Feet Firmly Planted in Mid-Air
Many Christians are concerned about the tide of moral relativism that is rising steadily in our country. And rightly so: Relativism affects our education system, the legal system, and how people think about everyday issues. Yet little has been written on the topic outside academic circles.
This void is filled by Frank Beckwith and Greg Koukl, who analyze relativism and present strategies to defend the belief in moral absolutes. Using a commonsense approach, Koukl defines relativism, traces its growth over the past few decades, and critiques the logical inconsistencies to which its supporters are led. He then presents a case for moral objectivism. Beckwith, building on Koukl's foundation, evaluates the influence of relativism on issues including abortion, homosexuality, political correctness, multiculturalism, and tolerance. In each of these areas, he provides compelling arguments for thinking people.
Following in the tradition of C. S. Lewis and Francis Schaeffer, Relativism is an important guide for those who are concerned about intellectual issues that challenge the Christian faith.
"Brisk, logical, and thoroughly practical, this is simply the best and most accessible book on the subject for general readers. It's ideal for ordinary people trying to find sense under the assault of senselessness in private and public life. You can be sure I'll recommend it highly to my students."
--J. Budziszewski, The University of Texas at Austin
"A good book to help us see not only the absurdity of moral relativism, but also the disastrously dangerous application of it. I believe the authors have fulfilled their purpose not only to critique this 'unoffical creed' of our American culture, but to show us how we can challenge it, stand against it, and be equipped not to cave in to its ungodly philosophy and practice. . . . Preachers, teachers, parents, junior high and high school students should read this book. This would be a good book for those working with the teenagers of the millennial generation to use for study and discussion. . . . In the tradition of Francis Schaeffer and C. S. Lewis, this book will be a helpful tool in your case of resources to carry out your calling to 'serve God's purpose in this generation.' The authors are to be commended not only for their effort to explain moral relativism, but for their ideas and suggestions for students and adults to respond properly and accordingly."--Equip for Ministry (September/October 1999)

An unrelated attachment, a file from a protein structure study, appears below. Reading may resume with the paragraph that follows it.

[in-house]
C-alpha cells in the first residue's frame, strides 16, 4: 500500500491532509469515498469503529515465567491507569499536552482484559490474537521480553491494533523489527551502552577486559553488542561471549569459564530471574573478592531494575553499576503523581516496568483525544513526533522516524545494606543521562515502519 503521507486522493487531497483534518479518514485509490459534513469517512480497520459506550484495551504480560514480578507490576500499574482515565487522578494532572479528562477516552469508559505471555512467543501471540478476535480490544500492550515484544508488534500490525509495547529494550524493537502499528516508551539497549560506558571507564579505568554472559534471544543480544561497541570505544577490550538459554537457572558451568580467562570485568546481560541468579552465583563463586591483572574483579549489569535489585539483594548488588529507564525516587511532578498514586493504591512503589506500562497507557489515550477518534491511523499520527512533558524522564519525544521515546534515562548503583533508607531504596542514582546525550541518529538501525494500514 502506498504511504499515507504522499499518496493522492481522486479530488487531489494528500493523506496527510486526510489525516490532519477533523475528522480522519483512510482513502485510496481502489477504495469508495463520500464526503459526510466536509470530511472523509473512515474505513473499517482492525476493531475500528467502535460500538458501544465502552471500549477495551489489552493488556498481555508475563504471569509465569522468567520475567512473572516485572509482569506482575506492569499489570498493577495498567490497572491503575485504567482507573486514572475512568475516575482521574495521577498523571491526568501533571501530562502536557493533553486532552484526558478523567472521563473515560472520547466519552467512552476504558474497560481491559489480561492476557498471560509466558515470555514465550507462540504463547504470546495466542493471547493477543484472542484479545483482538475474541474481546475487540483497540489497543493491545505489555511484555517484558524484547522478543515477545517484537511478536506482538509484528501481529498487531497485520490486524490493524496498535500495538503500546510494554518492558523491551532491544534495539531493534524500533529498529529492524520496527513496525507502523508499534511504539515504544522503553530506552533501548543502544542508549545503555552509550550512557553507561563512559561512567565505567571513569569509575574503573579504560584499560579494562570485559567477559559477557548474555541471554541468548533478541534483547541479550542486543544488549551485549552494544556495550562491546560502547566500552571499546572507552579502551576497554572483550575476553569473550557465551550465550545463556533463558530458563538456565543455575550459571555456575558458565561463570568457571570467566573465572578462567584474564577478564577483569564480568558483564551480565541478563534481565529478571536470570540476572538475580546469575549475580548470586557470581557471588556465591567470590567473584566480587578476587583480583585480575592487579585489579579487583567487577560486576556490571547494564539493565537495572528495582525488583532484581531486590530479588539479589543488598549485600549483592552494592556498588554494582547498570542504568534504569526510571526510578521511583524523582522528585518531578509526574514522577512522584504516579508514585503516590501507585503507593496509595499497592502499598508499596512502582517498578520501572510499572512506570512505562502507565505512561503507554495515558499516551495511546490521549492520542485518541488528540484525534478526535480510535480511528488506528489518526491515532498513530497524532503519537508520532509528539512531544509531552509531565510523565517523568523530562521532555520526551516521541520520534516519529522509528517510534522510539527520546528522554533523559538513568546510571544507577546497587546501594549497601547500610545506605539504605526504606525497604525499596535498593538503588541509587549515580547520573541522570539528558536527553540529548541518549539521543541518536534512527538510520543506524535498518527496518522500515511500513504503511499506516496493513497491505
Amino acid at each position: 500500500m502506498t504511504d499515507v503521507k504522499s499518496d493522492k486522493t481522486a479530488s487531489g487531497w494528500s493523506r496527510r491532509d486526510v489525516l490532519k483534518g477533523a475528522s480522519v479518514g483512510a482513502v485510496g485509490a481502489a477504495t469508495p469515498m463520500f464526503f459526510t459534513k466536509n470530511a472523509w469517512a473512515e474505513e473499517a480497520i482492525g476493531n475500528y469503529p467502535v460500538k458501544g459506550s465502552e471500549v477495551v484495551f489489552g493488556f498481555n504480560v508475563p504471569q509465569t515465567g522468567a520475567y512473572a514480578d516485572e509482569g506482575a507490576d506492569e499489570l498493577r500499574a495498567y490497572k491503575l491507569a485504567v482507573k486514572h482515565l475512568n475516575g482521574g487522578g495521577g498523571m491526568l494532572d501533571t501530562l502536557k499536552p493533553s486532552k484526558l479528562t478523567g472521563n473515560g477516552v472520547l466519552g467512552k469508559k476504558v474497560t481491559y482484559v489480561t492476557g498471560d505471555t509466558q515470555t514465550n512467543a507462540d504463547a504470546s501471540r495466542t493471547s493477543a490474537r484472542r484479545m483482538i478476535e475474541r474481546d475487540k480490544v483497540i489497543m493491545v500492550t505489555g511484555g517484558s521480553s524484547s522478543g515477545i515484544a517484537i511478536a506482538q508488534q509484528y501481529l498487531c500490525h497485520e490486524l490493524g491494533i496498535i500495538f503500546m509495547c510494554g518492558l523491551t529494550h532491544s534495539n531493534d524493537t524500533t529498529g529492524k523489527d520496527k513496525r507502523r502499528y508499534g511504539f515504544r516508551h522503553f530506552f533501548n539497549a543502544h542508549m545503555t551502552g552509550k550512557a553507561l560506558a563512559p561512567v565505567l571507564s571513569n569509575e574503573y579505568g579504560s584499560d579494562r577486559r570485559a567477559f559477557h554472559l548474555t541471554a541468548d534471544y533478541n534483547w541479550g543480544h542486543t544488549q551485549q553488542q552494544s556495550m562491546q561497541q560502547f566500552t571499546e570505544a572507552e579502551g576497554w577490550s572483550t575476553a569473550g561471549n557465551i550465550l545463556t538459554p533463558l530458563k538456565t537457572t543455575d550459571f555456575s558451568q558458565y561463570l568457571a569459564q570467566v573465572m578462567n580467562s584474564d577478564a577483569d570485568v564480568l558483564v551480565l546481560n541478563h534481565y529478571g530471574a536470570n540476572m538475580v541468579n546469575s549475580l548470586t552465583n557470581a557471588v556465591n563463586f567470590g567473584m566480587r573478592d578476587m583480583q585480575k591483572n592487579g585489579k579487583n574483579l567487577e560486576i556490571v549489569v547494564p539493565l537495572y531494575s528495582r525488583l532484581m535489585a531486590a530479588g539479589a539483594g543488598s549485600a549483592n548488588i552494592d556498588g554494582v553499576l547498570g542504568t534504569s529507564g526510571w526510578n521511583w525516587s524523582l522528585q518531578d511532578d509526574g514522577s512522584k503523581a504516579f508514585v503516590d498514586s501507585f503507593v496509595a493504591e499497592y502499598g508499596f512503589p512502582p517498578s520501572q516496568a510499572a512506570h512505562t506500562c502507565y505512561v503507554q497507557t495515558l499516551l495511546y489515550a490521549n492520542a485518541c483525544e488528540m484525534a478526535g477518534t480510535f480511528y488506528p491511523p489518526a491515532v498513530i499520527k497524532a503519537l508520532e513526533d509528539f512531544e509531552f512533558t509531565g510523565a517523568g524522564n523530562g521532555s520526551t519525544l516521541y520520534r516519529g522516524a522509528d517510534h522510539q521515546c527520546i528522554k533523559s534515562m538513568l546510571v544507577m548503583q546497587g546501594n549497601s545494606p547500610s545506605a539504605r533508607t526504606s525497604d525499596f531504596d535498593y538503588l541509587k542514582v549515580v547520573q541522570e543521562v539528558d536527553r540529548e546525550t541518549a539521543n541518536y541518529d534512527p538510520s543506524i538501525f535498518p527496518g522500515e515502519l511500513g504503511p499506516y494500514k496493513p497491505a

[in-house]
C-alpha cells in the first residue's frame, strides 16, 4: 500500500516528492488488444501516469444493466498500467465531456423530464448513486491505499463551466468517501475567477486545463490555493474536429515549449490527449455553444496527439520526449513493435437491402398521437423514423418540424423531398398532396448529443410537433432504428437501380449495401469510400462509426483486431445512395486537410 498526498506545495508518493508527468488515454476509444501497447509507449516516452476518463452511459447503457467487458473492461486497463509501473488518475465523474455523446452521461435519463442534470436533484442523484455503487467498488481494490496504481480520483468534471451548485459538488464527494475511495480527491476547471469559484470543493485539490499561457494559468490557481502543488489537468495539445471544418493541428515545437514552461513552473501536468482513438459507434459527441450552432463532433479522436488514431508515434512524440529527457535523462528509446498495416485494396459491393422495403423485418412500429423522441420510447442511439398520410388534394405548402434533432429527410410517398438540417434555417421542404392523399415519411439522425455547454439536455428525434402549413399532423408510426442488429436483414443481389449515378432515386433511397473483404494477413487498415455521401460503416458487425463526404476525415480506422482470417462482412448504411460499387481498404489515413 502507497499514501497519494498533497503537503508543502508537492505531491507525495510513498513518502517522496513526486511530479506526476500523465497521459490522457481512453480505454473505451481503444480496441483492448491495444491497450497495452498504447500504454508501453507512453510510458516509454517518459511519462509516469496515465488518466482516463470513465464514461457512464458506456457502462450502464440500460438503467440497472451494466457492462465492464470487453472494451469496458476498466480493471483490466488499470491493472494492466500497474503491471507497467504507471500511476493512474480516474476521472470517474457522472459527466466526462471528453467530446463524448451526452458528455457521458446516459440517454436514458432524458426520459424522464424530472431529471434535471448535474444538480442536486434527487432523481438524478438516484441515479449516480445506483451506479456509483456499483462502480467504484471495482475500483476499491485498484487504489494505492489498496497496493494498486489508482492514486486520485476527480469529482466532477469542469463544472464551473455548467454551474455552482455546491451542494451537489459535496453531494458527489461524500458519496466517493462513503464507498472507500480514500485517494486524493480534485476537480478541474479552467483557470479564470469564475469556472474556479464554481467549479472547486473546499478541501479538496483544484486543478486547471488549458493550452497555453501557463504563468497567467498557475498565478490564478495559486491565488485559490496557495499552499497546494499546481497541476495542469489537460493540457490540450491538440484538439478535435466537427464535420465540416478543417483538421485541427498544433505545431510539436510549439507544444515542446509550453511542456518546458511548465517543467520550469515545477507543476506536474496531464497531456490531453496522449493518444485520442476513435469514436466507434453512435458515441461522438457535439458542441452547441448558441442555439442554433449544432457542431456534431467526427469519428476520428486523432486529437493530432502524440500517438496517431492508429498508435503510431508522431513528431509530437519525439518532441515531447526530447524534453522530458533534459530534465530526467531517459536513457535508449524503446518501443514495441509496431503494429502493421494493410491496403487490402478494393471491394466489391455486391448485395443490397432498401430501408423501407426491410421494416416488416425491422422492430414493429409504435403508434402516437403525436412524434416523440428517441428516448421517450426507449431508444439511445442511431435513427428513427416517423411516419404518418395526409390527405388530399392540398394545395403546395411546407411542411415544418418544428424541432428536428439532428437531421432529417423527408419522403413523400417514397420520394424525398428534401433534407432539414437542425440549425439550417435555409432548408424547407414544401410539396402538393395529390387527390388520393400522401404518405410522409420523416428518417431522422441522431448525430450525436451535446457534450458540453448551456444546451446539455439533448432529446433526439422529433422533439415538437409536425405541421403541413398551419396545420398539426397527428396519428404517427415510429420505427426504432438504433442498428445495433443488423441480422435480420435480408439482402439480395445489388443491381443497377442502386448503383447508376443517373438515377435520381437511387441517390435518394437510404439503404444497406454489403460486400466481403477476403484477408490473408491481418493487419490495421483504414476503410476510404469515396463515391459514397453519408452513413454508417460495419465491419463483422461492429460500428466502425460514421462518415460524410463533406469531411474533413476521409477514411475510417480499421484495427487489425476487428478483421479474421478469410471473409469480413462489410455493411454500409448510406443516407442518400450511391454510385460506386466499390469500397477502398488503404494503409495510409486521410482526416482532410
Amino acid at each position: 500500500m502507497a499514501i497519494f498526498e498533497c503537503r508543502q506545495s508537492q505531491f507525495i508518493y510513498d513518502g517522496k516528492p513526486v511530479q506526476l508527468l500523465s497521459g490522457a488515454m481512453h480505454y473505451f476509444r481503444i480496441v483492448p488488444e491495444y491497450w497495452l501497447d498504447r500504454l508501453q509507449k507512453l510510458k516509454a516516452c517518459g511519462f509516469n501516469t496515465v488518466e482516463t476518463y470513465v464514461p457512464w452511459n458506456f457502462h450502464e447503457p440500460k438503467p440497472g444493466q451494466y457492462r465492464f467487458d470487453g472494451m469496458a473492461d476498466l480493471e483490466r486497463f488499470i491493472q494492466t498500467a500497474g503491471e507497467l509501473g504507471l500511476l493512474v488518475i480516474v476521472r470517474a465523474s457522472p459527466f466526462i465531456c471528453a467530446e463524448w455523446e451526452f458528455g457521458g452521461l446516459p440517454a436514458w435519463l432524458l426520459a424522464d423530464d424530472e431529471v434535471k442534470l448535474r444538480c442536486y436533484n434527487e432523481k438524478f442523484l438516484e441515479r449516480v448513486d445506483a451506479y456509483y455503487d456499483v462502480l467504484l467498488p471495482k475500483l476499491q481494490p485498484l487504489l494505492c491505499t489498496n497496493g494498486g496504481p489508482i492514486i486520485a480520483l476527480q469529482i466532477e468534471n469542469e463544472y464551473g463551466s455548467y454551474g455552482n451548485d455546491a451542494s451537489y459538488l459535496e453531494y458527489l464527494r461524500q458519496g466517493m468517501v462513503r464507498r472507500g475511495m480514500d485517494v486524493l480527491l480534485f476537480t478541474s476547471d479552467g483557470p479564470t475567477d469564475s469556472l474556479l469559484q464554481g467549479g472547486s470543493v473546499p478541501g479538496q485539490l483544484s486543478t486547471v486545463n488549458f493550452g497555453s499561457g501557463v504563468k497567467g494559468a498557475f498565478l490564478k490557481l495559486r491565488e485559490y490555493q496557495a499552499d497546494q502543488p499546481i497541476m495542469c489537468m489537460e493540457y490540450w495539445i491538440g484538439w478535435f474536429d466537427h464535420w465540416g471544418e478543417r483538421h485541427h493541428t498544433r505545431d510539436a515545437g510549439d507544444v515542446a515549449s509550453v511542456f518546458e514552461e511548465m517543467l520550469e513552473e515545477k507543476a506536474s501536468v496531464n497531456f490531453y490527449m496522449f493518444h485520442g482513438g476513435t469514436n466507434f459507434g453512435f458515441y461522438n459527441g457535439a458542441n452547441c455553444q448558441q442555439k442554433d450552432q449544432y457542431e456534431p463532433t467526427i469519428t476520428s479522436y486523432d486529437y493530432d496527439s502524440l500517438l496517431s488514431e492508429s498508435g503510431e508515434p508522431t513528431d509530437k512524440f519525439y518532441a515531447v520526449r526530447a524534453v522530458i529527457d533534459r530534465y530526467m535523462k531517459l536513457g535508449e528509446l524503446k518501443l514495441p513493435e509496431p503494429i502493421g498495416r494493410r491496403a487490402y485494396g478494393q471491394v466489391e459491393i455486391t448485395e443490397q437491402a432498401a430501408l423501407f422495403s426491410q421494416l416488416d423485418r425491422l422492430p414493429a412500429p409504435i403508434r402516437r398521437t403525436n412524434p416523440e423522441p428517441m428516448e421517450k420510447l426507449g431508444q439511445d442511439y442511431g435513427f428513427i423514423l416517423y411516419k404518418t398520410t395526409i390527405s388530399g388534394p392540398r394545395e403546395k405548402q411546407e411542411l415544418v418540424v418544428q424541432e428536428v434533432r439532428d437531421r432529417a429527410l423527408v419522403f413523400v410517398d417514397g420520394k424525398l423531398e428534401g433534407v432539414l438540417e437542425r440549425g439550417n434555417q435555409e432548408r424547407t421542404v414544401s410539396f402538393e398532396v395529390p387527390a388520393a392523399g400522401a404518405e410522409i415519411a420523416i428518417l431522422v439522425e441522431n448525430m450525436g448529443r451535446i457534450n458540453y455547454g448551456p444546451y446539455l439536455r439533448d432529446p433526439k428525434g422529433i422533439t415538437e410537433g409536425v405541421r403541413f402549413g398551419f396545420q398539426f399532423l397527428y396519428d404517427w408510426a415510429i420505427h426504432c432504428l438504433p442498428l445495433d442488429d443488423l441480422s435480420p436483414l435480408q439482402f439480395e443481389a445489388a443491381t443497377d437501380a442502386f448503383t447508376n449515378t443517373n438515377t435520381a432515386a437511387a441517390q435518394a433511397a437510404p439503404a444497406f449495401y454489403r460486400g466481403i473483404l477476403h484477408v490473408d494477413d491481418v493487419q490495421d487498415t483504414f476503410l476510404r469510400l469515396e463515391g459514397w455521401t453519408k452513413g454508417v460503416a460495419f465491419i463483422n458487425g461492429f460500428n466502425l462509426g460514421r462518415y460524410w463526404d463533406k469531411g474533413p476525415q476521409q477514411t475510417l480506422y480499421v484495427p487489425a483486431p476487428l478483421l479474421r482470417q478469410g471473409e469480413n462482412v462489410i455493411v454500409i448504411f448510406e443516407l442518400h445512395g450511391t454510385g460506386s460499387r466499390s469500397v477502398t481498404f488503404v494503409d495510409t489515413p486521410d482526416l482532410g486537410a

"In this entertaining and concise debunking of relativism, mssrs. Beckwith and Koukl unmask it for the intellectual farce it is. Throughout their book, they emphatically show that all relativism is necessarily self-refuting, that is, it contradicts itself. . . . An excellent apologetic tool for defending biblical morality. . . . The urgent prescription for our confused culture"--Southern California Christian Times (December 1998)
"An extremely well-researched, intellectual approach to the problem of relativism and its effect on education, public policy, and our everyday lives."--Youthworker (March/April 1999)
"With great skill, convincing analysis, and cultural relevance, the authors show how relativism is both dangerous and widespread in today's world."--Fresh Pages and Tapes (February/March 1999)
"As a wonderfully incisive critique of the prevalent forms of moral relativism, this book prepares Christians to thoughtfully engage the moral relativist in fruitful discussion, leading to the refutation of the relativist's position while replacing it with a well-founded and biblically consistent moral objectivism."--Christian Research Journal
"This easy-to-follow book will be a very useful companion for anyone seeking to expose the flabby reasoning of contemporary liberalism."--The National Educator (January 2000)
"A work in 'philosophical apologetics,' Relativism: Feet Firmly Planted in Mid-Air addresses the origin and nature of truth. It is of the same caliber as the writings of Os Guinness, Francis Schaeffer, and C. S. Lewis. Again, it is one of a few titles that solely focus on relativism; for this reason, it is unique."--Christian Library Journal (Winter 2000)